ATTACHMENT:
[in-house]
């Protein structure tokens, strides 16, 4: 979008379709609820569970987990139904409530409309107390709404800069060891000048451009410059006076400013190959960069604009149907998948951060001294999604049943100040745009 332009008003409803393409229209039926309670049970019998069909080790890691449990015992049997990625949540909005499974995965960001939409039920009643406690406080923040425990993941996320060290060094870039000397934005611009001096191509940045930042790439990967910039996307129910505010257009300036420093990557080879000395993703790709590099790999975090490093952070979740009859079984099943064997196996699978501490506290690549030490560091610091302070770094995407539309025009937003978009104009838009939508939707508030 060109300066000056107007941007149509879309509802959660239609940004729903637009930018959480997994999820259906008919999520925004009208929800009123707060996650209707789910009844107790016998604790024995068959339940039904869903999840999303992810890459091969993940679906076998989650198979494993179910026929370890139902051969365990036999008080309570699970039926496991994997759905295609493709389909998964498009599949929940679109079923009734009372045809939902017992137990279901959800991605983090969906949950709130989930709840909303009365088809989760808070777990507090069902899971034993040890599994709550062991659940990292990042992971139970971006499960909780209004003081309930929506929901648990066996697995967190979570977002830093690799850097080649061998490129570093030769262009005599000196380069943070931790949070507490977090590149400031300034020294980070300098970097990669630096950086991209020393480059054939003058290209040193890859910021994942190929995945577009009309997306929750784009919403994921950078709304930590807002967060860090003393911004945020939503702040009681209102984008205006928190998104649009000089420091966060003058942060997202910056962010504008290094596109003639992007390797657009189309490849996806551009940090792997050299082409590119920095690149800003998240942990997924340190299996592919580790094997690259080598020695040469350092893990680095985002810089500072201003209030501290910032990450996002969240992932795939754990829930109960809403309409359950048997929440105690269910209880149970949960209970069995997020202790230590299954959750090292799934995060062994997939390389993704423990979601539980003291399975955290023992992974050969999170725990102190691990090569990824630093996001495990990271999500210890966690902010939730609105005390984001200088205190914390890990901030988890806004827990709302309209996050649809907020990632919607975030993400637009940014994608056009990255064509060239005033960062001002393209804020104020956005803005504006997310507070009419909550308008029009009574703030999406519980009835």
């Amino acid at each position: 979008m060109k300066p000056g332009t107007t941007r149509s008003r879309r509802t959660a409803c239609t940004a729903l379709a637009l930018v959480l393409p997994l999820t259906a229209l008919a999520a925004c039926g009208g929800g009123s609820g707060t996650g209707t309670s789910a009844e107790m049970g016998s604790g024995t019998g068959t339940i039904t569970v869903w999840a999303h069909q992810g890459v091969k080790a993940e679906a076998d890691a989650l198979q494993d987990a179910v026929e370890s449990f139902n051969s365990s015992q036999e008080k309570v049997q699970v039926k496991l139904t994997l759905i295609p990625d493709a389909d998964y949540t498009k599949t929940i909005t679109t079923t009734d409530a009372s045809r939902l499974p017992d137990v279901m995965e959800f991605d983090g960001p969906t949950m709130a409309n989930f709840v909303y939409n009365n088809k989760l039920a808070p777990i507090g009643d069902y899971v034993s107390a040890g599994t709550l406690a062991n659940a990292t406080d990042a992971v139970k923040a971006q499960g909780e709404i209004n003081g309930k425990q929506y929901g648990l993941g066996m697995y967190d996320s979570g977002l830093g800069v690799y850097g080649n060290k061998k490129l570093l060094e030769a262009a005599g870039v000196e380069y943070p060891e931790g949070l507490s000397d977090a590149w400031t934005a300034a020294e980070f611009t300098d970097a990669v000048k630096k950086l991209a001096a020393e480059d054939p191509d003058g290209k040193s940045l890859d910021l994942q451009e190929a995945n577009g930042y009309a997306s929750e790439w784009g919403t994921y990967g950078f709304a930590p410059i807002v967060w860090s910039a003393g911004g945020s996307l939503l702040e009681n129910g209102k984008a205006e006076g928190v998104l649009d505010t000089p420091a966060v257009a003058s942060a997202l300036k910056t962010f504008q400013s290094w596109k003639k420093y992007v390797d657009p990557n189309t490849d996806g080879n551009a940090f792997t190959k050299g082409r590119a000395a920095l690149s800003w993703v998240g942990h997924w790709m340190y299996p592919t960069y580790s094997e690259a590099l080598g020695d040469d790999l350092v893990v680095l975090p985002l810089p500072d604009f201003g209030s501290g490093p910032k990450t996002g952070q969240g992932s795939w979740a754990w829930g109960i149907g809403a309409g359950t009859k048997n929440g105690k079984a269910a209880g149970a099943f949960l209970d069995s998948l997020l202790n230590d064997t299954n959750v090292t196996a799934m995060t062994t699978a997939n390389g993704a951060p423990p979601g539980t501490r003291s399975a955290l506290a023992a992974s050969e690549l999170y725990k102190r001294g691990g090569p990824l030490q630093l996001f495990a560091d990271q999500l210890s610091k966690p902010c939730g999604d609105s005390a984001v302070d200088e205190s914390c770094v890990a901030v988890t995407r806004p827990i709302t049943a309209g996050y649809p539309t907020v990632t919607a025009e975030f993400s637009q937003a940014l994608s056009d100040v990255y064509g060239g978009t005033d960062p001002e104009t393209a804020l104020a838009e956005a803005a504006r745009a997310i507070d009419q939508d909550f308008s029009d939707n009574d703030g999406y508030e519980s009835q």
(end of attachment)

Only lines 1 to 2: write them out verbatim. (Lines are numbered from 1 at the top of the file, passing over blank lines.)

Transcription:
[in-house]
């Protein structure tokens, strides 16, 4: 979008379709609820569970987990139904409530409309107390709404800069060891000048451009410059006076400013190959960069604009149907998948951060001294999604049943100040745009 332009008003409803393409229209039926309670049970019998069909080790890691449990015992049997990625949540909005499974995965960001939409039920009643406690406080923040425990993941996320060290060094870039000397934005611009001096191509940045930042790439990967910039996307129910505010257009300036420093990557080879000395993703790709590099790999975090490093952070979740009859079984099943064997196996699978501490506290690549030490560091610091302070770094995407539309025009937003978009104009838009939508939707508030 060109300066000056107007941007149509879309509802959660239609940004729903637009930018959480997994999820259906008919999520925004009208929800009123707060996650209707789910009844107790016998604790024995068959339940039904869903999840999303992810890459091969993940679906076998989650198979494993179910026929370890139902051969365990036999008080309570699970039926496991994997759905295609493709389909998964498009599949929940679109079923009734009372045809939902017992137990279901959800991605983090969906949950709130989930709840909303009365088809989760808070777990507090069902899971034993040890599994709550062991659940990292990042992971139970971006499960909780209004003081309930929506929901648990066996697995967190979570977002830093690799850097080649061998490129570093030769262009005599000196380069943070931790949070507490977090590149400031300034020294980070300098970097990669630096950086991209020393480059054939003058290209040193890859910021994942190929995945577009009309997306929750784009919403994921950078709304930590807002967060860090003393911004945020939503702040009681209102984008205006928190998104649009000089420091966060003058942060997202910056962010504008290094596109003639992007390797657009189309490849996806551009940090792997050299082409590119920095690149800003998240942990997924340190299996592919580790094997690259080598020695040469350092893990680095985002810089500072201003209030501290910032990450996002969240992932795939754990829930109960809403309409359950048997929440105690269910209880149970949960209970069995997020202790230590299954959750090292799934995060062994997939390389993704423990979601539980003291399975955290023992992974050969999170725990102190691990090569990824630093996001495990990271999500210890966690902010939730609105005390984001200088205190914390890990901030988890806004827990709302309209996050649809907020990632919607975030993400637009940014994608056009990255064509060239005033960062001002393209804020104020956005803005504006997310507070009419909550308008029009009574703030999406519980009835």